In February, the Super Bowl comes to Levi’s Stadium in Santa Clara, CA, and with it the increased demand and supply for sex trafficking. Sadly, this is typical for most major sporting events. Traffickers can now make more money on human trafficking with less risk than selling drugs, and they find it quite easy to engage young people—runaways, foster children, or others they attrack through the internet or on the streets.
Recently, SNDs, Associates, and NDNU students took action to help stop human trafficking by helping hotel and motel staff learn to recognize and report human trafficking. These ND representatives went out in pairs to bring informational materials to locations in three San Mateo County cities, joining others from faith communities that worked throughout the Bay Area.
These ND actions are part of larger efforts to combat trafficking and slavery in the Bay Area. Police Chiefs and their officers have been better trained; local civic leaders and U.S. Representative Jackie Speier are taking the issue seriously; awareness has been raised through churches and schools. More resources are also available for victims of trafficking.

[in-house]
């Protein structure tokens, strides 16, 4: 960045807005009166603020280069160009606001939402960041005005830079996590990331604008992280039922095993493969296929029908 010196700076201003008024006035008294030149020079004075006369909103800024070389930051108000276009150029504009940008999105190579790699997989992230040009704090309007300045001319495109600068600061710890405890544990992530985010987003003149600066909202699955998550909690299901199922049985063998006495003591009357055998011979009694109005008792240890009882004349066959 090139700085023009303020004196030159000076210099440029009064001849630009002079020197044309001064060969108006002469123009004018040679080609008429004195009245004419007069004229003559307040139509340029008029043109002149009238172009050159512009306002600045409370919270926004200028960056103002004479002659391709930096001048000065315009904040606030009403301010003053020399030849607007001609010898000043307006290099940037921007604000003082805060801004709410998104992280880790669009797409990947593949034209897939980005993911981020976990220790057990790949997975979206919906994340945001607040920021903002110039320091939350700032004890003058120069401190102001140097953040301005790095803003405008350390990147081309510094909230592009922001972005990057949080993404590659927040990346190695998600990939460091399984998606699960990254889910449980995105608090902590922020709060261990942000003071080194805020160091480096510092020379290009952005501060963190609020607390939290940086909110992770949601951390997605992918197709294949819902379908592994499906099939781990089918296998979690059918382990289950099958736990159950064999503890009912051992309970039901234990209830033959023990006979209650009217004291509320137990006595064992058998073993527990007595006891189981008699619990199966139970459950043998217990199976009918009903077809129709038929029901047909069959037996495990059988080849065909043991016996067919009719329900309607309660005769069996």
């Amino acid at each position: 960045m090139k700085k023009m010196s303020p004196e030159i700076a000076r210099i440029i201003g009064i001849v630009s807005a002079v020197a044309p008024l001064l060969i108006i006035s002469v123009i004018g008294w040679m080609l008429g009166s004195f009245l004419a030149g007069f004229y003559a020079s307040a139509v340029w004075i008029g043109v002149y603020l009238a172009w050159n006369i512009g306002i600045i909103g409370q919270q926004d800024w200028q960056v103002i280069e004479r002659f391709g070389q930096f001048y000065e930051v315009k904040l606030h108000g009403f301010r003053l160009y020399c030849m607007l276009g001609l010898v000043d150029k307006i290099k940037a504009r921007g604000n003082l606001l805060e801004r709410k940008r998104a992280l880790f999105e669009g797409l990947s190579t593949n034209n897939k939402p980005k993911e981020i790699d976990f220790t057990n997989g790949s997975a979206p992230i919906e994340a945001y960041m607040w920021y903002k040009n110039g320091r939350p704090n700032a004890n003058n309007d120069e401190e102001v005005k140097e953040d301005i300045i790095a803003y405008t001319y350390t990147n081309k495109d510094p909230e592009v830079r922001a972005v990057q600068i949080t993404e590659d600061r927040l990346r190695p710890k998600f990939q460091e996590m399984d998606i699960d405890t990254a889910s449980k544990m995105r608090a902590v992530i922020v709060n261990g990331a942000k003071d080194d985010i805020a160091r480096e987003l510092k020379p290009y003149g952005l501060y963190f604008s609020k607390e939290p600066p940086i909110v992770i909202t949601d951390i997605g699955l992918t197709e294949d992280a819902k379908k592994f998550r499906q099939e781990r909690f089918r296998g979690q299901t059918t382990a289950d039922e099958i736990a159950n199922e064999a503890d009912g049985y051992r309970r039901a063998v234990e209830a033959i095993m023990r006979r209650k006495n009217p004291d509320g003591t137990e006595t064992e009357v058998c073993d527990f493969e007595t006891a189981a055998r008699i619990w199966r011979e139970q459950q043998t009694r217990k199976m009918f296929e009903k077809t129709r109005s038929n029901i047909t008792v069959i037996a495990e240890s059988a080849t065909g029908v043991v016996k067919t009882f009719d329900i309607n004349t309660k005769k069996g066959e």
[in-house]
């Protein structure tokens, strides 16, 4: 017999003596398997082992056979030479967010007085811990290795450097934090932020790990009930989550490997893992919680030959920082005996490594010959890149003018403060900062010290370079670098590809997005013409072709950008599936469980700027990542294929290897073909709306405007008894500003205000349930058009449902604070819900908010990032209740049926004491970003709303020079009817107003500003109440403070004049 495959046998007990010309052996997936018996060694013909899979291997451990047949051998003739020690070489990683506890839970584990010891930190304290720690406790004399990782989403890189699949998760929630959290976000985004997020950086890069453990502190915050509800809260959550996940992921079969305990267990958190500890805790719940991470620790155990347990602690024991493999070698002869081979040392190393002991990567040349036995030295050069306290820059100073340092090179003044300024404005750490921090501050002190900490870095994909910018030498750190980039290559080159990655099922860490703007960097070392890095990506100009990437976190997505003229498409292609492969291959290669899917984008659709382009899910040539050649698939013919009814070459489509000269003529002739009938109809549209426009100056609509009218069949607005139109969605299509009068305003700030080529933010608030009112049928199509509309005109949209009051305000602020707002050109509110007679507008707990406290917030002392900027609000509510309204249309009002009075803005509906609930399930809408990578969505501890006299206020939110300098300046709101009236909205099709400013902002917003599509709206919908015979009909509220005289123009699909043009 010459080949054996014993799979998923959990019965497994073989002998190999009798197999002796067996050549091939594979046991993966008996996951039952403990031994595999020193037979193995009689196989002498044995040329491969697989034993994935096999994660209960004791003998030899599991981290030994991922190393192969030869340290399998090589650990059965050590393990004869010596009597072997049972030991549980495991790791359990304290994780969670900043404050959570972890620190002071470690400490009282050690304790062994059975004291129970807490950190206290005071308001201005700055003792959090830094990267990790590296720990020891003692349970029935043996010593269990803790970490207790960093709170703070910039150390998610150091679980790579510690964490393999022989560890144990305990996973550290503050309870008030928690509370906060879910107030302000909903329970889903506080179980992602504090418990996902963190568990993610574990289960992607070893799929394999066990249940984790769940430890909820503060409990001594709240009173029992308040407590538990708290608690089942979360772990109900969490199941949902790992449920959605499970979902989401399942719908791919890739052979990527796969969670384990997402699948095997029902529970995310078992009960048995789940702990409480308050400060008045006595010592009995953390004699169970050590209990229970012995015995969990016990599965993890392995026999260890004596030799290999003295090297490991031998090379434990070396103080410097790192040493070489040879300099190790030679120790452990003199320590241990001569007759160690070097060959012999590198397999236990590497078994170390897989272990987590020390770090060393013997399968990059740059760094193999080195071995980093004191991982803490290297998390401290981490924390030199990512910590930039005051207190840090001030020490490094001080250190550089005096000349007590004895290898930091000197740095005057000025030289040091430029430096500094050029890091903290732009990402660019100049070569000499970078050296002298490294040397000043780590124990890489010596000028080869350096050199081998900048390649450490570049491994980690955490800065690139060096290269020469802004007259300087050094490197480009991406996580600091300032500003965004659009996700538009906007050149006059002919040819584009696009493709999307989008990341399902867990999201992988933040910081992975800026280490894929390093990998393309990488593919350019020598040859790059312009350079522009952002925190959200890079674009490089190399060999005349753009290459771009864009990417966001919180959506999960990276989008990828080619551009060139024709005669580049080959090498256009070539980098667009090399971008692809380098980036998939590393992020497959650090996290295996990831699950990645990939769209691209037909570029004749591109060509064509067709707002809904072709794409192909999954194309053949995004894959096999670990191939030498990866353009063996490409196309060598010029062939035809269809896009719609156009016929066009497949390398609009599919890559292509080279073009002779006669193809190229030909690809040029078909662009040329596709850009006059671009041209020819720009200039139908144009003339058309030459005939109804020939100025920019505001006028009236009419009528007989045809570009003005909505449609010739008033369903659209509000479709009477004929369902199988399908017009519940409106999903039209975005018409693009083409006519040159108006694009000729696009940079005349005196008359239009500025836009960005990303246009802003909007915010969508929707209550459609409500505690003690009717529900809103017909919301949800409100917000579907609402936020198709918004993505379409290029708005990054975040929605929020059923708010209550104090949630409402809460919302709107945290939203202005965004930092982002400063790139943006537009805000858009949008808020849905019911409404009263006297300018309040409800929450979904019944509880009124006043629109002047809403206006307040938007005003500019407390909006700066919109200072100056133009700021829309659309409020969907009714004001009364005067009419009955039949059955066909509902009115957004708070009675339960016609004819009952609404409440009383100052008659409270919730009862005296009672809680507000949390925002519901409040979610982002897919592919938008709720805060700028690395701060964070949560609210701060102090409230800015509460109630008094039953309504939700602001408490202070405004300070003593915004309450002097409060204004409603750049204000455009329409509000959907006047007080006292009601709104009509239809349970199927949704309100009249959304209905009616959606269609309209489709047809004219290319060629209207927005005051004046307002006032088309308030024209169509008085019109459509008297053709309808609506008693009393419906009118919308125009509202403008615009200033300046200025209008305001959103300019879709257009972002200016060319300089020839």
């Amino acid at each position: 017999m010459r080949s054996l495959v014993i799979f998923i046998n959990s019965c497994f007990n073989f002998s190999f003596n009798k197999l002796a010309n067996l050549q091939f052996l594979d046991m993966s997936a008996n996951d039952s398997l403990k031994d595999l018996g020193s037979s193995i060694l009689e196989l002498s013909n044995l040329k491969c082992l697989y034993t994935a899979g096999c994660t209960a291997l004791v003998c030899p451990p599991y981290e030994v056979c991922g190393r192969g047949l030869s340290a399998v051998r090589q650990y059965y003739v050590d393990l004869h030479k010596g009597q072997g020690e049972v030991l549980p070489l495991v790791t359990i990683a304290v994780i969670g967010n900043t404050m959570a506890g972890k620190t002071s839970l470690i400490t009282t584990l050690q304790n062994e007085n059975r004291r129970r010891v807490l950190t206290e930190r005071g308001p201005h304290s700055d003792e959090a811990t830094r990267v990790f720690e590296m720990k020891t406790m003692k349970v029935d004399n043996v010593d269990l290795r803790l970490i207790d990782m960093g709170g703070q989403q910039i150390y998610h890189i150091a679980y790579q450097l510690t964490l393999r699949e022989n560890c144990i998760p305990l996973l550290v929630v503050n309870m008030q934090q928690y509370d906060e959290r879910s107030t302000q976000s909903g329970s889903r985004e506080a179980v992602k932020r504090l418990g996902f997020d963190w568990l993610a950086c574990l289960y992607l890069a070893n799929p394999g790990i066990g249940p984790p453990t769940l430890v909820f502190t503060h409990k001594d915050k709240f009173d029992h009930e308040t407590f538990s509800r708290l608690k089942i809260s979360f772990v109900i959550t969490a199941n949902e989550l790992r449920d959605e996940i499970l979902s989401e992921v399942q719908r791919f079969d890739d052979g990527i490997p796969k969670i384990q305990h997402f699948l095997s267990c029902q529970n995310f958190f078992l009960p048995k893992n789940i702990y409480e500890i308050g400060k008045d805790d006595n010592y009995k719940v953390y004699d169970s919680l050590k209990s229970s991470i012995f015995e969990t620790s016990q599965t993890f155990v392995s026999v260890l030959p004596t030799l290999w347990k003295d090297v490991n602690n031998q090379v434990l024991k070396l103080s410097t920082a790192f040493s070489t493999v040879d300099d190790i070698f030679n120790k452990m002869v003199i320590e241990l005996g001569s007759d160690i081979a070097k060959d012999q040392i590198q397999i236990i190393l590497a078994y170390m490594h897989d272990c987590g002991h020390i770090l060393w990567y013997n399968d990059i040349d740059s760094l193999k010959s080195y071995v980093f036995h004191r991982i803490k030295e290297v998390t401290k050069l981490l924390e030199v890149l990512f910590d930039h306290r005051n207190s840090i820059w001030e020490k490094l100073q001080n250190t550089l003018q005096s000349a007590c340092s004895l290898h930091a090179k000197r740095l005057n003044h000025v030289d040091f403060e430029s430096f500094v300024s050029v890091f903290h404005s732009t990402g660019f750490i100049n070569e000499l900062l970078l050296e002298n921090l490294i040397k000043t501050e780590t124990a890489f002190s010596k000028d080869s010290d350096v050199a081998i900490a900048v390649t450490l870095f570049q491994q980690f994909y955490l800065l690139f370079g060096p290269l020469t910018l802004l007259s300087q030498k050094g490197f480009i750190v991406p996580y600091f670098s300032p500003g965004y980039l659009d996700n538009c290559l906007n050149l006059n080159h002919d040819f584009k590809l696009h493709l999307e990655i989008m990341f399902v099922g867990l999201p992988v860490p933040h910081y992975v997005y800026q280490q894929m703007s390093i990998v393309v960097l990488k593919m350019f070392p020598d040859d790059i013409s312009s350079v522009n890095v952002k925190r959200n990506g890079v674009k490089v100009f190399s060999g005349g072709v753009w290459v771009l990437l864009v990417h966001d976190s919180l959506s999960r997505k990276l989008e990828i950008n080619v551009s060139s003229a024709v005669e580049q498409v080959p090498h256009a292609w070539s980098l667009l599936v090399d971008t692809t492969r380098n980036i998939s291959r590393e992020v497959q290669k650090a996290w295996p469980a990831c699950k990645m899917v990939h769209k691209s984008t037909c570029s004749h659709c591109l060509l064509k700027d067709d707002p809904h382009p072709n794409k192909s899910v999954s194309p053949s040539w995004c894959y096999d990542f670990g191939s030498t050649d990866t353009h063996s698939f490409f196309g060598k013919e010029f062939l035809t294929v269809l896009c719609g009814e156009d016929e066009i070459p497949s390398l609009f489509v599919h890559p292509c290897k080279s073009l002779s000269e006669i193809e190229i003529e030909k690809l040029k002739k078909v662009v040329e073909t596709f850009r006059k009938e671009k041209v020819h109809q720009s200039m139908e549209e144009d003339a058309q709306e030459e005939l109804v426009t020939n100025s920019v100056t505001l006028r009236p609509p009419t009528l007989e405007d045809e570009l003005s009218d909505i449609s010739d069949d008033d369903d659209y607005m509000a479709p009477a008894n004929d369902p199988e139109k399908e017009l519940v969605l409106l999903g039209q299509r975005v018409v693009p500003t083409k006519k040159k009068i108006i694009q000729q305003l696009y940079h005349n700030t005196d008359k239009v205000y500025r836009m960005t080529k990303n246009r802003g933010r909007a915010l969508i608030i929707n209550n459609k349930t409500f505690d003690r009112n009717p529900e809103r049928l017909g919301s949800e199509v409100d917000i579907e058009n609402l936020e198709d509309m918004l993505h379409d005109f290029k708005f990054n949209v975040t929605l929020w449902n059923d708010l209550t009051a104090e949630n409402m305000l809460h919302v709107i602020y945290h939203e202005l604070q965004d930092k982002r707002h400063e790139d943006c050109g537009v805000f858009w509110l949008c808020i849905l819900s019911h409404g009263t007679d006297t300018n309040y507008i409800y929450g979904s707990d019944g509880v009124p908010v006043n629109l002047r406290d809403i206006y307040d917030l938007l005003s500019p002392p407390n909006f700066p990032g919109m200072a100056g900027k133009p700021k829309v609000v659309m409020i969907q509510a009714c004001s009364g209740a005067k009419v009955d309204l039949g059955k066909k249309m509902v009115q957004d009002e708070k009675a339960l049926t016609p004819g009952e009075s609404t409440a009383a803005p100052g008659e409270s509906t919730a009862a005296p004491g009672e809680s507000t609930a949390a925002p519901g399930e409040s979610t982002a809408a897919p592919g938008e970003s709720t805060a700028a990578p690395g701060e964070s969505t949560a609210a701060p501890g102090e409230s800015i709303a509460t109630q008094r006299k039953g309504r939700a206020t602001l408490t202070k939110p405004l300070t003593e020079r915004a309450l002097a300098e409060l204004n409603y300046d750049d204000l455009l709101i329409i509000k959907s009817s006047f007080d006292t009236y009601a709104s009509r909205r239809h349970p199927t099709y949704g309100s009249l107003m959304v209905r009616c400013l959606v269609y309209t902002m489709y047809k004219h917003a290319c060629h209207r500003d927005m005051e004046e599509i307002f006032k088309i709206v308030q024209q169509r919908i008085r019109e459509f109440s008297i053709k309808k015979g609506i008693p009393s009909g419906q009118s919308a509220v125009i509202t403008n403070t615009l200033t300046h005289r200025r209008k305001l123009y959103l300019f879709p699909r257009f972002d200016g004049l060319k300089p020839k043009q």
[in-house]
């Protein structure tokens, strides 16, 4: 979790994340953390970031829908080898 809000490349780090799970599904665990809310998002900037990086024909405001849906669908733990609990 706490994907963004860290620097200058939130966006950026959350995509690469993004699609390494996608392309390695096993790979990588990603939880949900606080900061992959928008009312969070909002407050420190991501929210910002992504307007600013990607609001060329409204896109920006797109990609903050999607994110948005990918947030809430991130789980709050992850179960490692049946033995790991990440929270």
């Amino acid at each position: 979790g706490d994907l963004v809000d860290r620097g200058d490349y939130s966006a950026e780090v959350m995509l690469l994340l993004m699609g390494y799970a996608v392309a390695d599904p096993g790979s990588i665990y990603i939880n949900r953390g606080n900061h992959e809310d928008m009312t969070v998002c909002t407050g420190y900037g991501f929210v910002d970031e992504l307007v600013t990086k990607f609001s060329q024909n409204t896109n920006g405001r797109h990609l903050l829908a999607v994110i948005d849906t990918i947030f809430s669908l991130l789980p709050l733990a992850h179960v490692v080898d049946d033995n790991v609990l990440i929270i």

How can YOU help?
1. Be aware of warning signs at airports, hotels or on public transit, and report your concerns:
- Airport: Young person has no control over ID papers or travel documents; anxious or nervous behavior; avoiding eye contact, not speaking on one’s own behalf; asking permission from companion to eat or use the bathroom.
- Hotel: Having few personal belongings; carrying them in a bag; individuals monitoring guests in the lobby; children taking on adult roles, e.g., paying the bill; scripted communication.
- Transit: Adults travelling with non-related children; bruises or other signs of abuse; individual unaware of travel plans or destinations.
If you see an immediate threat: call 911.
If you suspect a problem, call the National Human Trafficking Resource Center Hotline at 1-888-373-7888. Do not ever engage those suspected on your own!